- The Washington Times - Saturday, June 6, 2020

A tweet from a state legislator in Georgia — an African American and a Democrat — asked a stark question on Friday following breaking news that U.S. employment had improved by record-breaking numbers despite coronavirus-related lockdowns of businesses and consumers.

“Why has my party become so anti-Trump [that] they’ve become pro-nothing? Why are they so actively rooting for America’s failure? Our unemployment rate is on the decline. This is something to celebrate, not diminish. Thank you @realDonaldTrump,” wrote Vernon Jones, referring to President Trump’s Twitter handle.

It follows a previous tweet from the lawmaker which had an additional message.

“I’m a Georgia state representative and lifelong Democrat. But in this election, I’ll be casting my vote for @realDonaldTrump. I didn’t leave the Democratic Party. The Party left me,” Mr. Jones wrote in April.

On Friday, he was part of an hour-long discussion on emerging trends organized by Black Voices for Trump, a coalition within Mr. Trump’s re-election campaign. Mr. Jones was joined in the online video by Paris Dennard, an adviser to the coalition, and Katrina Pierson, a senior adviser to the campaign.

“President Donald J. Trump has a solid record of accomplishments in the black community. His leadership and successful legislative agenda has done more to improve black lives and their communities than any other president since the Civil Rights and Voters Rights Act,” Mr. Jones said during the discussion, which can be viewed here.

He also weighed in on Mr. Trump’s presumptive nominee in the White House race.

“For 49 years, Joe Biden has been hiding in his basement, quarantined from blacks and the black agenda. Now he emerges with a mask on, wanting black votes. He hasn’t earned nor does he deserve the black vote,” Mr. Jones noted.

“President Trump has rapidly enacted criminal justice reform, increased funding for historically black colleges and universities, and delivered record economic growth for African Americans. Black voters are beginning to realize that the Democrat Party has never prioritized their interests, and I am confident that there will be historic African American support for President Trump in November,” Ms. Pierson said.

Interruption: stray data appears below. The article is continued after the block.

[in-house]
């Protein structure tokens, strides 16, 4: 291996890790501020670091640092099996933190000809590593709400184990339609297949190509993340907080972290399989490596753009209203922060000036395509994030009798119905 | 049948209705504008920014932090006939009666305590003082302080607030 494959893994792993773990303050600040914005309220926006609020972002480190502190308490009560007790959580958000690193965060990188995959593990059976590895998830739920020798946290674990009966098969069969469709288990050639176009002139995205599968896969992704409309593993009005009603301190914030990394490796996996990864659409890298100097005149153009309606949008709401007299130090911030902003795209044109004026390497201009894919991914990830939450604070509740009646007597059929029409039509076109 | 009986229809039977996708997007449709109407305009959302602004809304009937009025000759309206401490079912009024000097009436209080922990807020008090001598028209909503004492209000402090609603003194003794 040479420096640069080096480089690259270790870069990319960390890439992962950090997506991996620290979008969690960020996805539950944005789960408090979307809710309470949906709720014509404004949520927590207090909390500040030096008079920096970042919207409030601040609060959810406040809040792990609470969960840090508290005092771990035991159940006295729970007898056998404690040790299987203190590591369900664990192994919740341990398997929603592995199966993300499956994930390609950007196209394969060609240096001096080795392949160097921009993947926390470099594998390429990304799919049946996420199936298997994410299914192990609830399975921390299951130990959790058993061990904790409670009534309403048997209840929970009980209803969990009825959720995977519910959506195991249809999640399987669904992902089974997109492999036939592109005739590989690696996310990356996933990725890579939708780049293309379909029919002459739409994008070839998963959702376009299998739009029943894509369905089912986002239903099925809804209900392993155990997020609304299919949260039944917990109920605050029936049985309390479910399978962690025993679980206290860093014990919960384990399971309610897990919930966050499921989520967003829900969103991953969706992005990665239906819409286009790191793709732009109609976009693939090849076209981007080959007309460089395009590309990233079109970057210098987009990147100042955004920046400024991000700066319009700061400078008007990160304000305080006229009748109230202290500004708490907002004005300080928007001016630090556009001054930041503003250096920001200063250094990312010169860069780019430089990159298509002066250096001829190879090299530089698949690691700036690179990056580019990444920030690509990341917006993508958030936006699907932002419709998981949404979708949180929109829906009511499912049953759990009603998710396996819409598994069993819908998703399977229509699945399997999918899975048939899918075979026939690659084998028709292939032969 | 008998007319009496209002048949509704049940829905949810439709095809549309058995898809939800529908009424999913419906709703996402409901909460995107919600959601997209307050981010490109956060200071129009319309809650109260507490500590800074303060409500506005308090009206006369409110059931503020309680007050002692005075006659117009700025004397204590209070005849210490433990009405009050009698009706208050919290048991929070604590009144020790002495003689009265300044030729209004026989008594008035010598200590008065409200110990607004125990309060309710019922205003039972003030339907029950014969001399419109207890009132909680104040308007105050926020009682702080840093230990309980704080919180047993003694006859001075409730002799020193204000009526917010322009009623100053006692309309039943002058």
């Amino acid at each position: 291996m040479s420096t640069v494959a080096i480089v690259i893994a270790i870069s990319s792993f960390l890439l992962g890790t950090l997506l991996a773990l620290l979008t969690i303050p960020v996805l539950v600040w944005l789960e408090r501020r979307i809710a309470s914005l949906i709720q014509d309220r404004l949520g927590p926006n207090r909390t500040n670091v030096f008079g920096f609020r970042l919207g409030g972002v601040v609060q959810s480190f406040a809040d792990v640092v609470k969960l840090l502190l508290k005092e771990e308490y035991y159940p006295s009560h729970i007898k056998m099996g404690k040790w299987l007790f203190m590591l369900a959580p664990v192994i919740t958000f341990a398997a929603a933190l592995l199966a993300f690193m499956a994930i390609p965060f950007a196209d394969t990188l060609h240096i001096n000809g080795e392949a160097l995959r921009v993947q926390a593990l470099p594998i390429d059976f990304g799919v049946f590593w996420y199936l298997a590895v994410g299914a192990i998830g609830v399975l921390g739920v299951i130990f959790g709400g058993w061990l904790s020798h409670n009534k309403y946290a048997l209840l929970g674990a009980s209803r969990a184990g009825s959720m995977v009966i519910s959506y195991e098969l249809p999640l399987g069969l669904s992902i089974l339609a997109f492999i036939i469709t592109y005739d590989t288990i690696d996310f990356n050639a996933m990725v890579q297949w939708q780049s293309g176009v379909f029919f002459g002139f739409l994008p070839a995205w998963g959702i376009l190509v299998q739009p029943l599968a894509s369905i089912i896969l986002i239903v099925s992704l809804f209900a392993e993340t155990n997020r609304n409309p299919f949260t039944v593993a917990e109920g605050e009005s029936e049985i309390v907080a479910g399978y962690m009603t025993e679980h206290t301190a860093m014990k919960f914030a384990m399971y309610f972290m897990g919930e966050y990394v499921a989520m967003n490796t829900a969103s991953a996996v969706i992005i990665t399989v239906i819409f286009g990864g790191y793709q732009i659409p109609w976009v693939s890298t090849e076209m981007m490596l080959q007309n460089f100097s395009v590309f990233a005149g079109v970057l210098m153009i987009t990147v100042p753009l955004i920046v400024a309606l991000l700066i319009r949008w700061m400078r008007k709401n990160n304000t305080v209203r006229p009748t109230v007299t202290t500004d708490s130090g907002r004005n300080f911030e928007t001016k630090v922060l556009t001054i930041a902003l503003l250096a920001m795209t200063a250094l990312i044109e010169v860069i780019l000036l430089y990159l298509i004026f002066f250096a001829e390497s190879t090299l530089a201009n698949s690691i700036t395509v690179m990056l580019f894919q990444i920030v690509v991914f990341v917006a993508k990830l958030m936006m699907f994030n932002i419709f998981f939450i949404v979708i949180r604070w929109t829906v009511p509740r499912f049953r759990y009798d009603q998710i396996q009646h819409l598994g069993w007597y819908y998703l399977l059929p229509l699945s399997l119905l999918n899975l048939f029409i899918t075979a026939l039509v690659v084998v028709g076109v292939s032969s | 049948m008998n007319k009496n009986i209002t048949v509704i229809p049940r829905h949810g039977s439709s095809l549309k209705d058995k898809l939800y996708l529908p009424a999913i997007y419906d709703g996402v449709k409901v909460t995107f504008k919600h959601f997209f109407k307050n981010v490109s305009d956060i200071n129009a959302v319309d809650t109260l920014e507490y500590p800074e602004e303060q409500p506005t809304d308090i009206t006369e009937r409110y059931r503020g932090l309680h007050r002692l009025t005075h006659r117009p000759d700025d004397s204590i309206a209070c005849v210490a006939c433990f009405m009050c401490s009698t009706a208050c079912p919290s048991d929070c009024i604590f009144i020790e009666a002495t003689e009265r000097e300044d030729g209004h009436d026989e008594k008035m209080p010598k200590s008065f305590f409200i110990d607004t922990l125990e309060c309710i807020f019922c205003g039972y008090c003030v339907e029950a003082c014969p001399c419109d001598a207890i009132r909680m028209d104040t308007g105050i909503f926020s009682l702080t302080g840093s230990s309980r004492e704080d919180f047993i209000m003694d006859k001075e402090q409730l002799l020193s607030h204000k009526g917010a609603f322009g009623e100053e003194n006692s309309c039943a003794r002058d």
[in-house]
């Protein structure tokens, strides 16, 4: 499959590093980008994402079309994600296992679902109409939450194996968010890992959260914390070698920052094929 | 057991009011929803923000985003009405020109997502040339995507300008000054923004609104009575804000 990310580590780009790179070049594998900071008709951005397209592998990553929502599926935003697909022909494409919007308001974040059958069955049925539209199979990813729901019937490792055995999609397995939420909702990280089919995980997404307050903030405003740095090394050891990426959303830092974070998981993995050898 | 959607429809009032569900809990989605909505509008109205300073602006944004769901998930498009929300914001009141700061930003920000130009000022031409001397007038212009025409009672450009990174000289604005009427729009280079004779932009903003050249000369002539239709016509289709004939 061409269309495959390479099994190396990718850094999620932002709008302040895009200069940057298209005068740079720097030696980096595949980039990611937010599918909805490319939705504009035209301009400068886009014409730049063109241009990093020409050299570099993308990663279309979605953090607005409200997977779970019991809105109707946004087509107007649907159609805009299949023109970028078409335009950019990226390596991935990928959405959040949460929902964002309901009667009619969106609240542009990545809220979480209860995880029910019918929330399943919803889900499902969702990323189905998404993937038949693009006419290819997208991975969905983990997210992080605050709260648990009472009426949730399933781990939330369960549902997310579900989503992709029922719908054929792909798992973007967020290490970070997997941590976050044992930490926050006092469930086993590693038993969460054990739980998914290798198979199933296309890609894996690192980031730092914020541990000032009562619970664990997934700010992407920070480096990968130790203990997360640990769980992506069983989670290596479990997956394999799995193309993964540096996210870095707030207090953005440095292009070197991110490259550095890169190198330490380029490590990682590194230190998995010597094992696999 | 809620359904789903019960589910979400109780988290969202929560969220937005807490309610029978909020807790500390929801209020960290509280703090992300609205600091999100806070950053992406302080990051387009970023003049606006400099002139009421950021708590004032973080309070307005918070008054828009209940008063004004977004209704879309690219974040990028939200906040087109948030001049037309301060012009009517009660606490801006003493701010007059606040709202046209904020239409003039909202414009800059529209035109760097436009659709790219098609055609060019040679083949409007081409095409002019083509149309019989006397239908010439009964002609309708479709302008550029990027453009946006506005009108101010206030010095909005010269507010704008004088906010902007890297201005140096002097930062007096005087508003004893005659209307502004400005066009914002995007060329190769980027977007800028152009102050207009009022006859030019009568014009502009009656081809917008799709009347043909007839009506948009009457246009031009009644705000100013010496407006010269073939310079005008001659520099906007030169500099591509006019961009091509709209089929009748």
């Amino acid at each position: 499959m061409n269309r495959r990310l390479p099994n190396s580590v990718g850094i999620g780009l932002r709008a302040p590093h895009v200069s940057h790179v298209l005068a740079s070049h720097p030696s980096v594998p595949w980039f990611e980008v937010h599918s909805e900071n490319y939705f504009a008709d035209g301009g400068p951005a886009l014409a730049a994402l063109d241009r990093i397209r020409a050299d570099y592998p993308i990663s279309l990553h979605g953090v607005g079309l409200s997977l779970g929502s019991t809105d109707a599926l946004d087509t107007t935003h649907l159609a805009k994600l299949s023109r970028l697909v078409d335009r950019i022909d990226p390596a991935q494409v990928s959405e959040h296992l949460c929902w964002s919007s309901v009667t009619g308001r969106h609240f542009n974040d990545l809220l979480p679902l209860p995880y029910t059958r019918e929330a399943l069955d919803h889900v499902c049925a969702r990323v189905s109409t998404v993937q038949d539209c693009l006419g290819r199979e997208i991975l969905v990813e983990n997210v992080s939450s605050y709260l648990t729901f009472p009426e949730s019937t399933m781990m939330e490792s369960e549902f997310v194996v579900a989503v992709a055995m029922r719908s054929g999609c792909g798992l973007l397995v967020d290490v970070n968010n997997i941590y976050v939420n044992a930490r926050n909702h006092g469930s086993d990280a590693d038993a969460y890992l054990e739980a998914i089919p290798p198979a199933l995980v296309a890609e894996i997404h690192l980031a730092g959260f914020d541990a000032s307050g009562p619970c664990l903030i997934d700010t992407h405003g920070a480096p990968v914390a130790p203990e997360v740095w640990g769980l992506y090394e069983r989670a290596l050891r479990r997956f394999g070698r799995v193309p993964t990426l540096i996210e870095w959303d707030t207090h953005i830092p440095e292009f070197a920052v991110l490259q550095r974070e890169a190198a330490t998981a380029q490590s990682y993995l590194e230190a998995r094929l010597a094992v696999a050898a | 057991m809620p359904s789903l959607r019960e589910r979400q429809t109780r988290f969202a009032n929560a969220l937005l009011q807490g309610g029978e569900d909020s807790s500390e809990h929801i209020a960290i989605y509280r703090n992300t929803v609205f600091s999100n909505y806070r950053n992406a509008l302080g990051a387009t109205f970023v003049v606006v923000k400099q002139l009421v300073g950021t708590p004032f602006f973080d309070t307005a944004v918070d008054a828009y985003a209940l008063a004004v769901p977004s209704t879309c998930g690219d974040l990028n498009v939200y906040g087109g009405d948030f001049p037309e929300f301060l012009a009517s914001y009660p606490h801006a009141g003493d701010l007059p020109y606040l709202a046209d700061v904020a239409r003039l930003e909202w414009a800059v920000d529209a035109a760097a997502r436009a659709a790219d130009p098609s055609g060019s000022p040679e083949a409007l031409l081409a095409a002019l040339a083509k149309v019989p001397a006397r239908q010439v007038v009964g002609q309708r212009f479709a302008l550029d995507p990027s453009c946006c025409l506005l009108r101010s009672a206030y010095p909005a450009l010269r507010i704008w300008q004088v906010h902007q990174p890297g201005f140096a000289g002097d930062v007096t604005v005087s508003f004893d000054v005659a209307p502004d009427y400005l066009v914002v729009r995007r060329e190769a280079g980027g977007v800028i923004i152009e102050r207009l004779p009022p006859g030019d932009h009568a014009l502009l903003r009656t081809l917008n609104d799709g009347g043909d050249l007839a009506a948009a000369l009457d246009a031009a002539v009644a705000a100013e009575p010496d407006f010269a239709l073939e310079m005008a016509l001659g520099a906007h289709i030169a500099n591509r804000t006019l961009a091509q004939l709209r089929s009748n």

“For every black small business owner in America, help is coming — help is actually here,” Mr. Dennard said, noting that Mr. Trump’s policies had created an “inclusive” economy.

Other analysts are monitoring the complex developments.

Politico published a report on Friday titled “How young black voters could break Biden — and why Democrats are worried,” which cited surveys that suggested voting trends within the demographic remain fluid.

“Democrats have urged African Americans to channel their frustrations into voting. But for younger black voters, many of whom are protesting in dozens of American cities, that requires trust in a system that they believe has done little for them or their families. Joe Biden is struggling to connect with young voters, particularly those of color, according to public and private polling — a serious problem for the former vice president that started during the presidential primary,” wrote Elena Schneider and Laura Baron-Lopez, both political reporters for the news organization.

The voters appear undecided.

“They don’t want Trump to win, but the question is: Can you convince them that they want Biden to win? That difference — between not wanting Trump and wanting Biden — that’s the difference we’re seeking for turning out thousands of votes in states like Pennsylvania, Michigan and Wisconsin,” Democratic pollster Josh Ulibarri told Politico.

• Jennifer Harper can be reached at jharper@washingtontimes.com.

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